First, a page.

Higher education is widely understood to be a major driver of intergenerational mobility in the United States. Despite the clear (and growing) inequalities between and within colleges, it remains the case that higher education reduces the impact that parental class position has on a graduate's life outcomes.

In an intriguing paper, associate professor of economics at Harvard XIANG ZHOU scrutinizes the implied causal relationship between college completion and intergenerational mobility. Specifically, Zhou uses a novel weighting method "to directly examine whether and to what extent a college degree moderates the influence of parental income" outside of selection effects, seeking to distinguish between the "equalization" and "selection" hypotheses of higher ed's impact on intergenerational mobility.

From the paper:

"Three decades have passed since Hout’s (1988) discovery that intergenerational mobility is higher among college graduates than among people with lower levels of education. In light of this finding, many researchers have portrayed a college degree as 'the great equalizer' that levels the playing field, and hypothesized that an expansion in postsecondary education could promote mobility because more people would benefit from the high mobility experienced by college graduates. Yet this line of reasoning rests on the implicit assumption that the 'college premium' in intergenerational mobility reflects a genuine 'meritocratic' effect of postsecondary education, an assumption that has rarely, if ever, been rigorously tested.

In fact, to the extent that college graduates from low and moderate-income families are more selected on such individual attributes as ability and motivation than those from high-income families, the high mobility observed among bachelor’s degree holders may simply reflect varying degrees of selectivity of college graduates from different family backgrounds."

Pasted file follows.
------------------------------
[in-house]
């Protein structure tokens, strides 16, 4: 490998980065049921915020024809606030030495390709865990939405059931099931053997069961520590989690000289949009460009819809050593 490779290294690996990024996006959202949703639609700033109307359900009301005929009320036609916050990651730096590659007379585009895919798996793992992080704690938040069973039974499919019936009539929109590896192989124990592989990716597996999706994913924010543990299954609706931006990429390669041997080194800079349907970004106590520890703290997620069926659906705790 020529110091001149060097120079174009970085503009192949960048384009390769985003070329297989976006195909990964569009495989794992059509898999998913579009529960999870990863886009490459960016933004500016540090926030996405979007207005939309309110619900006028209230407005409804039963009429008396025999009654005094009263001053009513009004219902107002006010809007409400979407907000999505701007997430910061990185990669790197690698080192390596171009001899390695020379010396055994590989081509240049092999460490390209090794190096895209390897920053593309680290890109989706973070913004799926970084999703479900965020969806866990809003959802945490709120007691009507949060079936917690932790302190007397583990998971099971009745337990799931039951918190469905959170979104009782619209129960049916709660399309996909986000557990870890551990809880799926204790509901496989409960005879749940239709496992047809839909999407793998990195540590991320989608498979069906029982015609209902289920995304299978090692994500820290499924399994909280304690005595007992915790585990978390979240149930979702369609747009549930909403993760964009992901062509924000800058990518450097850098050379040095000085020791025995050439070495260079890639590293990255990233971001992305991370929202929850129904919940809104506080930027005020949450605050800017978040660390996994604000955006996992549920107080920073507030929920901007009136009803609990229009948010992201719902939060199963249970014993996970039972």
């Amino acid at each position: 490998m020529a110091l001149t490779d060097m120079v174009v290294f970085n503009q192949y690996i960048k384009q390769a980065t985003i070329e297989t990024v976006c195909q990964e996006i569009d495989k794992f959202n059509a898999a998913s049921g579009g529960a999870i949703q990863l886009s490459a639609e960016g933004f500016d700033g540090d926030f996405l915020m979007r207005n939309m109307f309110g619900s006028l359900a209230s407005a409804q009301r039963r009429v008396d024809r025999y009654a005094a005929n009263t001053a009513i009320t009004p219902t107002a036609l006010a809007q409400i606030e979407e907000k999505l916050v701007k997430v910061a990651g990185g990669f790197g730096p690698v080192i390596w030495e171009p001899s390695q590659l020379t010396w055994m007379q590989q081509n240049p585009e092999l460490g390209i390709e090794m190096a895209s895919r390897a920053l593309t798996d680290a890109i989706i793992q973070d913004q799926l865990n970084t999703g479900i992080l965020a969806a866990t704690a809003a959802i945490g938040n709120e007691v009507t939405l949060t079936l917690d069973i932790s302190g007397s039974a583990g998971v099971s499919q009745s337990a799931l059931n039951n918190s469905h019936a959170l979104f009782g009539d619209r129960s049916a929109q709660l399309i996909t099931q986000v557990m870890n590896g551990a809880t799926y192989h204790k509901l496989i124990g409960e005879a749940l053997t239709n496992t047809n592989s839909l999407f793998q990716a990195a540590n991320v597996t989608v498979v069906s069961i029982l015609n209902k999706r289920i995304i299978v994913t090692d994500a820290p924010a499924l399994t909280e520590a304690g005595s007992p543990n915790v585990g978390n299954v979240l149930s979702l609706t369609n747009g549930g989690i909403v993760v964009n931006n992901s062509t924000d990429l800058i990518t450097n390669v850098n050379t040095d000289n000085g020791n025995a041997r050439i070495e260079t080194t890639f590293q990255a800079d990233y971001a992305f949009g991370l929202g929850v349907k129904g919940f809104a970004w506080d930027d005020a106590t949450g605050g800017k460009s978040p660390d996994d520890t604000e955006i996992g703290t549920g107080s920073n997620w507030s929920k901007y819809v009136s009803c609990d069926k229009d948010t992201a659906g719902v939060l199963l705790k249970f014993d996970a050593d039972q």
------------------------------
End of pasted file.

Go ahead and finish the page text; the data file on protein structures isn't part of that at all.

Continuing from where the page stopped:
In sum, Zhou finds that the "selection" hypothesis carries more weight than the "equalization" hypothesis. One implication of this finding is that "simply expanding the pool of college graduates is unlikely to boost intergenerational income mobility in the US." Link to the paper.

  • A 2011 paper by Michael Bastedo and Ozan Jaquette looks at the stratification dynamics affecting low-income students within higher ed. Link. A paper from the same year by Martha Bailey and Susan Dynarski surveys the state of inequality in postsecondary education. Link.
  • An op-ed by E. Tammy Kim in the Times argues for higher-education as a public good. Link.
  • Marshall Steinbaum and Julie Margetta Morgan's 2018 paper examines the student debt crisis in the broader context of labor market trends: "Reliance on the college earnings premium [as a measure of success] is that it focuses primarily on the individual benefit of educational attainment, implying that college is worthwhile as long as individuals are making more than they would have otherwise. But in the context of public investment in higher education, we need to know not only how individuals are faring but also how investments in higher education are affecting our workforce and the economy as a whole." Link.